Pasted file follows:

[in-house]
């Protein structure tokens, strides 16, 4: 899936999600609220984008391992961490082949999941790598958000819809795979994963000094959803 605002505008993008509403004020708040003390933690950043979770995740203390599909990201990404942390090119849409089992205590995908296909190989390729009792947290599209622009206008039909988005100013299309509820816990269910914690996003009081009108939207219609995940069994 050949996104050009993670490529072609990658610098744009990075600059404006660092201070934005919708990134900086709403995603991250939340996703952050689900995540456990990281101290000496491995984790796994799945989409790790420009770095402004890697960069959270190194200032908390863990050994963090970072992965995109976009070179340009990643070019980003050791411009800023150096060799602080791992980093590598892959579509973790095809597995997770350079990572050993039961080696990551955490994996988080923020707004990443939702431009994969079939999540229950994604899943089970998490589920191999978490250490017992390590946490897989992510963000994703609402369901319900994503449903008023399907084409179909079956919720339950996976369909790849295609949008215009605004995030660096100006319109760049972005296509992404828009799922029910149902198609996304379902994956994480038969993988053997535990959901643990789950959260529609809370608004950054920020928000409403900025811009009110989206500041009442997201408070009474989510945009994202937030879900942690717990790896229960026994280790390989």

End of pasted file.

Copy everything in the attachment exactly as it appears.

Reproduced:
[in-house]
């Protein structure tokens, strides 16, 4: 899936999600609220984008391992961490082949999941790598958000819809795979994963000094959803 605002505008993008509403004020708040003390933690950043979770995740203390599909990201990404942390090119849409089992205590995908296909190989390729009792947290599209622009206008039909988005100013299309509820816990269910914690996003009081009108939207219609995940069994 050949996104050009993670490529072609990658610098744009990075600059404006660092201070934005919708990134900086709403995603991250939340996703952050689900995540456990990281101290000496491995984790796994799945989409790790420009770095402004890697960069959270190194200032908390863990050994963090970072992965995109976009070179340009990643070019980003050791411009800023150096060799602080791992980093590598892959579509973790095809597995997770350079990572050993039961080696990551955490994996988080923020707004990443939702431009994969079939999540229950994604899943089970998490589920191999978490250490017992390590946490897989992510963000994703609402369901319900994503449903008023399907084409179909079956919720339950996976369909790849295609949008215009605004995030660096100006319109760049972005296509992404828009799922029910149902198609996304379902994956994480038969993988053997535990959901643990789950959260529609809370608004950054920020928000409403900025811009009110989206500041009442997201408070009474989510945009994202937030879900942690717990790896229960026994280790390989």